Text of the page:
Telenor Myanmar to hike prices following regressive tax

Myanmar's authoritarian regime has taken steps to wind the clock back to a time when mobile services were barely affordable.

Nick Wood

January 12, 2022

3 Min Read
Telenor Myanmar to hike prices following regressive tax

Myanmar’s authoritarian regime has taken steps to wind the clock back to a time when mobile services were barely affordable.

Telenor Myanmar warned customers over the weekend to expect increases in the cost of SIM cards and mobile data, after the military junta imposed new taxes in a thinly-veiled effort to exert further control over the population.

Announced last week, the taxes include a flat 20,000 kyat (£8.27) tax on the sale of new SIM cards. Telcos are also subject to a 15 percent tax rate on data revenues, which will have to be recouped through higher prices. In a country where the median gross income is around £200 per month, and where almost 25 percent of the population live below the poverty line, such price increases will only stifle the uptake and use of mobile data services. This could have stark consequences for freedom of speech, financial inclusion, and access to vital information pertaining to health and education. The new taxes went into effect on Saturday.

In a statement, Telenor said all telcos have suspended sales of new SIM cards while they update their IT systems to reflect the new prices.

“Price changes for data consumption should be expected on data packs across all mobile operators and Internet service providers,” the company warned. “We regret the adverse impact on customers in terms of affordability of an essential service,” it continued, adding that it “remains committed to keep the people of Myanmar connected.”

Min Myanmar Research Services (MMR) got hold of this press release issued by state-owned news outlet The Global New Light Of Myanmar, in which the junta claimed that “the majority of developing countries levy the sector-specific tax in addition to regular commercial tax for Internet services.”

As well as bringing in more cash, the junta said the new levies will also reduce “the effects triggered by extreme use of Internet services on the employment of the people and physical and mental sufferings of new generation students”. Roughly translated: benevolent big brother is pricing you off the Internet for your own good.

Meanwhile, Telenor continues to face opposition to its planned sale of the Myanmar operation. With the human rights situation deteriorating following the military coup in February 2021, the Norwegian incumbent in July struck a deal with Lebanon-based investment firm M1 Group for the paltry price of $105 million.

In the weeks following the agreement, Telenor revealed that multiple civil society organisations in Myanmar complained to Norway’s OECD national contact point (NCP) responsible for business. They argued that selling Telenor Myanmar breaches OECD guidelines that oblige multinational companies to uphold human rights and resist any effort to infringe upon them. They want Telenor to stay and fight.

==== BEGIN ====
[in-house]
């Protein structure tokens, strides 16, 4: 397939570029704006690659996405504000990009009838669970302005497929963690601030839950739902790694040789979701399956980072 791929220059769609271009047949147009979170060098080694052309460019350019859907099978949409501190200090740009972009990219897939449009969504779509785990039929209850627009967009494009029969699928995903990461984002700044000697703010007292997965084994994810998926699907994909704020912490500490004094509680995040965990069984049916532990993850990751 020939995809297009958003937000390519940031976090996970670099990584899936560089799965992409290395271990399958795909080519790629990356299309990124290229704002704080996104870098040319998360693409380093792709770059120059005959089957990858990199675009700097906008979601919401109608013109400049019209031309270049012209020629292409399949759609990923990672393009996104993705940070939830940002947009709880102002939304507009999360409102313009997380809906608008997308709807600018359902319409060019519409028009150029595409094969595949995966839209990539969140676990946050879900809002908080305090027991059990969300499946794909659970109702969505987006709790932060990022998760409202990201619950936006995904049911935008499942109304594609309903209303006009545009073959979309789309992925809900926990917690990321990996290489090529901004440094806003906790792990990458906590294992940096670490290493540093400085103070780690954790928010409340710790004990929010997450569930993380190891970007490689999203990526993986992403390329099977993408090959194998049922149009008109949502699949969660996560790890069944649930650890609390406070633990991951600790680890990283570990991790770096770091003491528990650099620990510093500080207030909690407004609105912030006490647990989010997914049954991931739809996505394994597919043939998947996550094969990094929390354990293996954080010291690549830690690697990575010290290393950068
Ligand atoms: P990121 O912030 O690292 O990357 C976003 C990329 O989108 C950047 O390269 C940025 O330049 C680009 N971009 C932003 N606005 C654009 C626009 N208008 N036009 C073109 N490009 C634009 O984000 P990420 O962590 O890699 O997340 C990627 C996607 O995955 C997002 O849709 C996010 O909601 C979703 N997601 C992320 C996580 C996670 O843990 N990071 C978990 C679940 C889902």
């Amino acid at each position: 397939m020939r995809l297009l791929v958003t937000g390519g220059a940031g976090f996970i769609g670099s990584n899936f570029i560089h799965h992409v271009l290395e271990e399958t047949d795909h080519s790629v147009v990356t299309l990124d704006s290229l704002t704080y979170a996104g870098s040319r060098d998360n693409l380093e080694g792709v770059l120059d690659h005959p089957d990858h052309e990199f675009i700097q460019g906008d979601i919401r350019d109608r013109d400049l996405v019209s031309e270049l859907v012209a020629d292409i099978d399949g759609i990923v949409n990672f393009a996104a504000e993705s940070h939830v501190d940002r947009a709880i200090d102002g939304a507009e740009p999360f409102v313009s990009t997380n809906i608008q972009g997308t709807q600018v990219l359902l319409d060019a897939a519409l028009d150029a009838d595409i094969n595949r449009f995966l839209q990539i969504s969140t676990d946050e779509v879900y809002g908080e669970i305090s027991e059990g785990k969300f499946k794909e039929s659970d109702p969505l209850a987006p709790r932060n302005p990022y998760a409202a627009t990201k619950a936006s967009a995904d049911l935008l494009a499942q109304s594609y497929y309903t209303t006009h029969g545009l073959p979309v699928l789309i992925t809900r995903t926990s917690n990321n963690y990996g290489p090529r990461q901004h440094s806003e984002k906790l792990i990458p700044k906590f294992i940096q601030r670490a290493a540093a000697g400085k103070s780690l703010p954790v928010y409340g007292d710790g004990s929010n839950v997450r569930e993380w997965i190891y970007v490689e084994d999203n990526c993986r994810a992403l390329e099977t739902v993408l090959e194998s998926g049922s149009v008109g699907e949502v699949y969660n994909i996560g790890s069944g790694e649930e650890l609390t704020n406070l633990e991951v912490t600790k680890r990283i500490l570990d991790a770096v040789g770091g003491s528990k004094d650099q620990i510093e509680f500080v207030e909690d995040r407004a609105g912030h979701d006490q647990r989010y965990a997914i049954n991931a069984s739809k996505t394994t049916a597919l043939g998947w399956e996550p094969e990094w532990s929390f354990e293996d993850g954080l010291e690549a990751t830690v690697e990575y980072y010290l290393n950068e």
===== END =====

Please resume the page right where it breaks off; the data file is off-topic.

The NCP has taken up the complaint and is investigating the matter. In the meantime, Telenor continues to insist that its continued presence in Myanmar is untenable due to the pressure put on it by the junta to intercept communications on its network and effectively spy on its customers.

“Activation of such equipment is unacceptable for Telenor Group, and Telenor will not activate it voluntarily,” the telco said in September. “Furthermore, as a legal and regulatory framework that safeguards our customers and adheres to fundamental human rights and international laws is not in place in Myanmar now, operating such equipment in this situation would constitute a breach of our values and standards as a company. Ultimately, this conflict between local and international law and human rights principles makes continued presence in Myanmar impossible.”

It’s an unfortunate position for Telenor to be in, particularly given it is not one of its own making. If it leaves Myanmar it will be accused of abandoning the people in their time of need. If it stays, it will eventually be forced to comply with the junta’s wishes, which risks damaging its international reputation. Whatever the outcome, the real losers from all this are, sadly, the people of Myanmar.

About the Author(s)

Nick Wood

Nick is a freelancer who has covered the global telecoms industry for more than 15 years. Areas of expertise include operator strategies; M&As; and emerging technologies, among others. As a freelancer, Nick has contributed news and features for many well-known industry publications. Before that, he wrote daily news and regular features as deputy editor of Total Telecom. He has a first-class honours degree in journalism from the University of Westminster.

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